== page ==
Yet, in the church in America we have no reached the other side of the pendulum. We do not fast, we do not forsake even a little bit, we always have plenty, and when we don’t have plenty, we think “certainly the Lord doesn’t love us!” This is not biblical friends. No, there is a goodness in fasting, in abstaining from physical and emotional pleasure for a season, there is a time to repent with sorrow in our heart.
Yes! Christ has covered our sins! Yes! Christ will seek down the 1 who has wondered and bring him back. Yes! Christ’s love is deeper than you could possibly imagine, but we must come running back to Him. It is good to repent, it is good to flee from your sin, it is good to fast at times, so that we might learn to trust more deeply in the Lord. Don’t be afraid of these things, but see them for what they are – very good.
So, here is the call, when we put on the righteousness of Christ we are being made into different people. We are called to submit ourselves to the gift of the spirit, that He would write His law on our hearts. We are to respond to the burning of our consciences that say “repent!” when we fall short of the glory we are called to. We are called, not to licentiousness and lawlessness, but we called to holiness and submission to the Holy Spirit. So, let us live as ones who seek the Lord for there we do not find self-righteousness but put on the righteousness of Christ.
The final 4 verses explode with the paschal and ascension song. In verse 7 it is almost as though the heavenly gates are reverberating with joy as Christ enters in and I suspect when we finally see them, they will be. For we are reminded that after His resurrection, when we start to grasp who He is, we see Him ascend to the right hand of the father and certainly that was a glorious day. However, the modern church is wise to tie this Psalm not only to the ascension, but the beginning of the New Covenant in Christ. As we enter into Advent each winter we are reminded of both his first coming and his coming at the end of times and in this. Each moment in time is marked with His glory. For at Christ’s birth we know that all of the heavens sang out with joy and likewise on that great last day, when all is made right, when our hearts are finally made whole, and wholly submitted to the Lord, and what a glorious day that will be! Aren’t we therefor encouraged to lift up our hearts up with all of creation and sing praises to the Lord.
In verse 8 – we are told that the Lord is strong and mighty in battle. We see as we read about the Israelites that so often they would falter along, that they would think that THEY could win the battle and forget that it was the fact that the Lord who was with them who could win. The moment they forgot the Lord, the moment they looked to the ark of the covenant as a lucky talisman and not as a reminder to trust in the Lord with their whole heart, they would lose that battle.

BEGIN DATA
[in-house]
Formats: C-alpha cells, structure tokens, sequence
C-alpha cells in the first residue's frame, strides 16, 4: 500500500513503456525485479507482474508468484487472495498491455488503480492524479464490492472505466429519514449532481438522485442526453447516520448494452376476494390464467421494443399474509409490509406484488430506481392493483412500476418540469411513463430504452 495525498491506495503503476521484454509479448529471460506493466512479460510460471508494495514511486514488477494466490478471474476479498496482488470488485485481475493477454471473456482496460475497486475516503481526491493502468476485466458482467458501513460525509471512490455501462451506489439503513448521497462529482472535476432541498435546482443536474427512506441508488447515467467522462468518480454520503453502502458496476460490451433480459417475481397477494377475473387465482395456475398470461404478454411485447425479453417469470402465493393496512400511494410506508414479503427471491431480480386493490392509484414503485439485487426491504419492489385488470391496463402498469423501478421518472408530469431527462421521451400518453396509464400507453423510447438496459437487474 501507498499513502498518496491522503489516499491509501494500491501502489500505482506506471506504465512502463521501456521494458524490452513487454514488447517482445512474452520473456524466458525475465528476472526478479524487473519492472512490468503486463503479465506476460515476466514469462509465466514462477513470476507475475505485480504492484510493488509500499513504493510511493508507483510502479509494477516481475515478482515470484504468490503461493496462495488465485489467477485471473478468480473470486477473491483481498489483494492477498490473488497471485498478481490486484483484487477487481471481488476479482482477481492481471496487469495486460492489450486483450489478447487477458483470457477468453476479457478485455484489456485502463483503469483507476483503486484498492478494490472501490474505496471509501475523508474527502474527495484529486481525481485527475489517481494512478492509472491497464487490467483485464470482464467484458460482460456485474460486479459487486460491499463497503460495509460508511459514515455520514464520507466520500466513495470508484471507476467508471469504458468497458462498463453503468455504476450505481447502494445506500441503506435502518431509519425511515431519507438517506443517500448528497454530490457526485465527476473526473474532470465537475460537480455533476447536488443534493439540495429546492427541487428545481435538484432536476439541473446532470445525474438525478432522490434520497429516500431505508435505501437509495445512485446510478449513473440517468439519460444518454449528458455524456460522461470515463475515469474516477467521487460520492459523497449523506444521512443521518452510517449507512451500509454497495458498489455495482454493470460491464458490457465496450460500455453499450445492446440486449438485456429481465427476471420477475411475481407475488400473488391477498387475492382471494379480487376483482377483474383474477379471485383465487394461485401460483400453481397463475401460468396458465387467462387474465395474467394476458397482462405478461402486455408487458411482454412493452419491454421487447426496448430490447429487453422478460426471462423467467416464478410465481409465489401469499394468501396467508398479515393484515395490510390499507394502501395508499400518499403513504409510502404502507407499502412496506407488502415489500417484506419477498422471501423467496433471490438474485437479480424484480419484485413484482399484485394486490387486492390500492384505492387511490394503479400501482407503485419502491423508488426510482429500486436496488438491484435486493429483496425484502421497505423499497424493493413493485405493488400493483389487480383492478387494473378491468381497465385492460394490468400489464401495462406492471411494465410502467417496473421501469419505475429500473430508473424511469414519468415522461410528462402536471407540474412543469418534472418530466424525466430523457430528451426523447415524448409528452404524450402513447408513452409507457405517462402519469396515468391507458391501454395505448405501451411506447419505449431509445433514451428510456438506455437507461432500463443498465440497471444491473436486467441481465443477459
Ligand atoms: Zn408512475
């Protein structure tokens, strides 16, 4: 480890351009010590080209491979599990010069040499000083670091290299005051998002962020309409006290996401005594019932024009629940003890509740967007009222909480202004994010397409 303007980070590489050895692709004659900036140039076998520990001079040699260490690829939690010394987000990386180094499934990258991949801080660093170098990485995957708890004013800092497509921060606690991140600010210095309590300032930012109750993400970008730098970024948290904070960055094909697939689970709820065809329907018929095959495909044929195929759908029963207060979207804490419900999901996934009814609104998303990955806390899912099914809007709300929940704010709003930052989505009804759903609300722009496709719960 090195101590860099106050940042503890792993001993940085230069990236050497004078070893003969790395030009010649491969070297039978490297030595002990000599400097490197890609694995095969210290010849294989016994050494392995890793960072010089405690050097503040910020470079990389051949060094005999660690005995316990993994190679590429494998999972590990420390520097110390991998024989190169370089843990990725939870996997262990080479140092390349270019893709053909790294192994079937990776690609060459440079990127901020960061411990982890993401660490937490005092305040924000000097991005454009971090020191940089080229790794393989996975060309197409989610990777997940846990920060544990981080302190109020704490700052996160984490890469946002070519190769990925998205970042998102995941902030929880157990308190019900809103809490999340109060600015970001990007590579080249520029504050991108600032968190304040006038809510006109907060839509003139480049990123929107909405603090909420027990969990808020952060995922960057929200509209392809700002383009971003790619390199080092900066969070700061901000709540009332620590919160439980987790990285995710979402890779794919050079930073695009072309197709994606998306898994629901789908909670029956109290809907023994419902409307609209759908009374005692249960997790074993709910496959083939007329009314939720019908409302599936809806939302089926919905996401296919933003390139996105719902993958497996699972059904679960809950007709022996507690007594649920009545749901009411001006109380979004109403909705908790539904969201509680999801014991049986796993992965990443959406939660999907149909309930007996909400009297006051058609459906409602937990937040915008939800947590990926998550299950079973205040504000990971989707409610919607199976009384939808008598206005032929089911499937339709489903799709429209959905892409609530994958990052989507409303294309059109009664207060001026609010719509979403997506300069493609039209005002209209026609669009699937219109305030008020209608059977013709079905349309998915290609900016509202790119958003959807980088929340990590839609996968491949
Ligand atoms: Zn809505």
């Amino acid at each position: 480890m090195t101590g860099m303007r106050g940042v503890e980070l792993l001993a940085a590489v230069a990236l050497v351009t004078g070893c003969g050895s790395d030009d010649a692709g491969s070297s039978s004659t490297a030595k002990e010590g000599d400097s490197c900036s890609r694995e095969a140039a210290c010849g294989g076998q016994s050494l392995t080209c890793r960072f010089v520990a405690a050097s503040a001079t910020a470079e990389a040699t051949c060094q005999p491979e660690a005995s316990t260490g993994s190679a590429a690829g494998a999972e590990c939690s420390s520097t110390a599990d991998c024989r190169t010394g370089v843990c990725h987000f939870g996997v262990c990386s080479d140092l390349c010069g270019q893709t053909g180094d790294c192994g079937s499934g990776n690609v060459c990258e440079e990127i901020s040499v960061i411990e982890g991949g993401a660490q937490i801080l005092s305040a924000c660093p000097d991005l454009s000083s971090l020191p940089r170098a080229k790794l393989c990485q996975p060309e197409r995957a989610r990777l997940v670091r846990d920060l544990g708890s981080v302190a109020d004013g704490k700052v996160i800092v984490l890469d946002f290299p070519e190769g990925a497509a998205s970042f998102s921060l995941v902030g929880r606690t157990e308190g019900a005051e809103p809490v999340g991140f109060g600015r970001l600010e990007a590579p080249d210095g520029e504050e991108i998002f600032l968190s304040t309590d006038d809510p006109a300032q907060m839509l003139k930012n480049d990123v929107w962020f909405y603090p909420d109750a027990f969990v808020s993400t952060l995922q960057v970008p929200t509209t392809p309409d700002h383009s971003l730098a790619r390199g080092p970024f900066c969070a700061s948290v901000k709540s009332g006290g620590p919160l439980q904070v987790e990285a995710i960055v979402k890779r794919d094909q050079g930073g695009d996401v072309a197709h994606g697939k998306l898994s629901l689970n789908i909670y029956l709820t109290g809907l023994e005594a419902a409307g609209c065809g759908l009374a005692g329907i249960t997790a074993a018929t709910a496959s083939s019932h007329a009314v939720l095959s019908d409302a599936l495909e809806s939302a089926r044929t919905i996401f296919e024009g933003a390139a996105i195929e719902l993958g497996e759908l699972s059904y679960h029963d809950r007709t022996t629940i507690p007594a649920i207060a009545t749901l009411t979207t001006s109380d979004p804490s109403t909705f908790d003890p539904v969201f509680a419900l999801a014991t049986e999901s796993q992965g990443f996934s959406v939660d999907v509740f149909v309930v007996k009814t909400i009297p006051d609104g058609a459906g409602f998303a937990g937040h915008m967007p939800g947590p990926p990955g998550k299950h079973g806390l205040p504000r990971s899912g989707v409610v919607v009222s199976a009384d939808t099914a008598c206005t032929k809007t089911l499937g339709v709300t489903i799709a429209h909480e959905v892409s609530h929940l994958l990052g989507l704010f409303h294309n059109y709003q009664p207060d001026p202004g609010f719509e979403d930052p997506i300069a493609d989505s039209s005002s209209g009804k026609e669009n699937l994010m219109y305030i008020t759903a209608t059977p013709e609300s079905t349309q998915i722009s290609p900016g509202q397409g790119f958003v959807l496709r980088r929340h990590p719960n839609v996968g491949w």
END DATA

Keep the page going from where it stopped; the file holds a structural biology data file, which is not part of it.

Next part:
Before we scoff at the Israelites, look at our own heart. Do you have a sin that you struggle with? I suspect most of us do, how do you approach it? Do you ignore it? Do you think, that with a little more will power you can overcome it? Or do you ask the Lord to come into battle with you? Do you come to the Lord on your knees when the temptation becomes strong? It is the last approach we want to adopt. We want to flee from those sins, but we want to flee by the grace of God and in the grace of God. We are called to trust in the Lord in all things, and he will not fail us as other things have failed us.
We reach the end of this Psalm with the amazing proclamation – “Who is this King of glory? Even the Lord of hosts, He is the king of glory.” We see these hosts in the prophetic literature of the Old Testament and again in the apocalyptic literature of the New. We are reminded that this Lord of Hosts is Christ our Lord and all of creation, the seen and the unseen sing praises to His name. We are reminded of all that we learned from this study, that he is righteous, just, steadfast in love, and faithful to His children. What a good word this is. So let us rejoice, let us be glad that the king of glory has come in, that He is coming again, and let us take sure hope in this promise.
As we finish this morning it is my hope and prayer that you have found a new friend in the psalms. For the Psalms have many good words of wisdom, they are a profound treasury of prayers, and songs of lament and joy. They remind us continuously that the king of Glory reigns on high and no matter how fiercely the world rages – His is sovereign. So let us rejoice, again I say – rejoice in the Lord always no matter what the winds of the world brings to your door step.
In the name of the Father and the Son and the Holy Ghost. Amen.